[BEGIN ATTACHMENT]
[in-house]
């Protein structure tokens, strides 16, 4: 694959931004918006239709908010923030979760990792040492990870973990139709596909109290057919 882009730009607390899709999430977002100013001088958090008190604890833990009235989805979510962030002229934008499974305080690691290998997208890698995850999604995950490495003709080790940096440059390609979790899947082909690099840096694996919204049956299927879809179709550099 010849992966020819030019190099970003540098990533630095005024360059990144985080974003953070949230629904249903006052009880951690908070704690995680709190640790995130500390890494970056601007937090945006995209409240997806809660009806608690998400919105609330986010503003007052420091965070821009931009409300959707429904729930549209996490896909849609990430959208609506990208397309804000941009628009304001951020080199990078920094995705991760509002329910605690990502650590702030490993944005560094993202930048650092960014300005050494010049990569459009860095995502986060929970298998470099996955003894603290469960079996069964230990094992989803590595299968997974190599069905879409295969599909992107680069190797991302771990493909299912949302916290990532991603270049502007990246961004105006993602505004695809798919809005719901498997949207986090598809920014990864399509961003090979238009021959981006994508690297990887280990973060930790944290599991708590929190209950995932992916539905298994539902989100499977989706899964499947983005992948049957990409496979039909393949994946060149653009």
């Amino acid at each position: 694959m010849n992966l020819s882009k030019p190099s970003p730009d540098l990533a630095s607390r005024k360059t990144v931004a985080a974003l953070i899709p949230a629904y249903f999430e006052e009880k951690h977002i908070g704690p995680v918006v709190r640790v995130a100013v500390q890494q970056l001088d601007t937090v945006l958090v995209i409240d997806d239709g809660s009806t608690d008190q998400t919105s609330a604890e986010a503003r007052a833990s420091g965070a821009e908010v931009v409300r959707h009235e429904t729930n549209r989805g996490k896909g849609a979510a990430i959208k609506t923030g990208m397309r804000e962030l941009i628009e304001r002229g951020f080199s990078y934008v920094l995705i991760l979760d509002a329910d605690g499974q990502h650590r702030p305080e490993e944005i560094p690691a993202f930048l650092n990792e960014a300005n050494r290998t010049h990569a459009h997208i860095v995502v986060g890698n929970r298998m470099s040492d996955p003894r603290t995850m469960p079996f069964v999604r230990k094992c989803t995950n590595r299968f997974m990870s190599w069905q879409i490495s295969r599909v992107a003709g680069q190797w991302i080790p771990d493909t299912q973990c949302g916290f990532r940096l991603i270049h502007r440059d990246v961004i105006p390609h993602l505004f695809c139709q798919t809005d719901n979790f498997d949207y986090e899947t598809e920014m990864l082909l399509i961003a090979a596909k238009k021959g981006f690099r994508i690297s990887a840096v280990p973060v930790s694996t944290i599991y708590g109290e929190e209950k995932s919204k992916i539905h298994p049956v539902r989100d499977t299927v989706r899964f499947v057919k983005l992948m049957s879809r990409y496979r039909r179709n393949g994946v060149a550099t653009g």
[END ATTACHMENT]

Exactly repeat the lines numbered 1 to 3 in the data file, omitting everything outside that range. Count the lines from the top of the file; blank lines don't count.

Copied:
[in-house]
């Protein structure tokens, strides 16, 4: 694959931004918006239709908010923030979760990792040492990870973990139709596909109290057919 882009730009607390899709999430977002100013001088958090008190604890833990009235989805979510962030002229934008499974305080690691290998997208890698995850999604995950490495003709080790940096440059390609979790899947082909690099840096694996919204049956299927879809179709550099 010849992966020819030019190099970003540098990533630095005024360059990144985080974003953070949230629904249903006052009880951690908070704690995680709190640790995130500390890494970056601007937090945006995209409240997806809660009806608690998400919105609330986010503003007052420091965070821009931009409300959707429904729930549209996490896909849609990430959208609506990208397309804000941009628009304001951020080199990078920094995705991760509002329910605690990502650590702030490993944005560094993202930048650092960014300005050494010049990569459009860095995502986060929970298998470099996955003894603290469960079996069964230990094992989803590595299968997974190599069905879409295969599909992107680069190797991302771990493909299912949302916290990532991603270049502007990246961004105006993602505004695809798919809005719901498997949207986090598809920014990864399509961003090979238009021959981006994508690297990887280990973060930790944290599991708590929190209950995932992916539905298994539902989100499977989706899964499947983005992948049957990409496979039909393949994946060149653009």
């Amino acid at each position: 694959m010849n992966l020819s882009k030019p190099s970003p730009d540098l990533a630095s607390r005024k360059t990144v931004a985080a974003l953070i899709p949230a629904y249903f999430e006052e009880k951690h977002i908070g704690p995680v918006v709190r640790v995130a100013v500390q890494q970056l001088d601007t937090v945006l958090v995209i409240d997806d239709g809660s009806t608690d008190q998400t919105s609330a604890e986010a503003r007052a833990s420091g965070a821009e908010v931009v409300r959707h009235e429904t729930n549209r989805g996490k896909g849609a979510a990430i959208k609506t923030g990208m397309r804000e962030l941009i628009e304001r002229g951020f080199s990078y934008v920094l995705i991760l979760d509002a329910d605690g499974q990502h650590r702030p305080e490993e944005i560094p690691a993202f930048l650092n990792e960014a300005n050494r290998t010049h990569a459009h997208i860095v995502v986060g890698n929970r298998m470099s040492d996955p003894r603290t995850m469960p079996f069964v999604r230990k094992c989803t995950n590595r299968f997974m990870s190599w069905q879409i490495s295969r599909v992107a003709g680069q190797w991302i080790p771990d493909t299912q973990c949302g916290f990532r940096l991603i270049h502007r440059d990246v961004i105006p390609h993602l505004f695809c139709q798919t809005d719901n979790f498997d949207y986090e899947t598809e920014m990864l082909l399509i961003a090979a596909k238009k021959g981006f690099r994508i690297s990887a840096v280990p973060v930790s694996t944290i599991y708590g109290e929190e209950k995932s919204k992916i539905h298994p049956v539902r989100d499977t299927v989706r899964f499947v057919k983005l992948m049957s879809r990409y496979r039909r179709n393949g994946v060149a550099t653009g």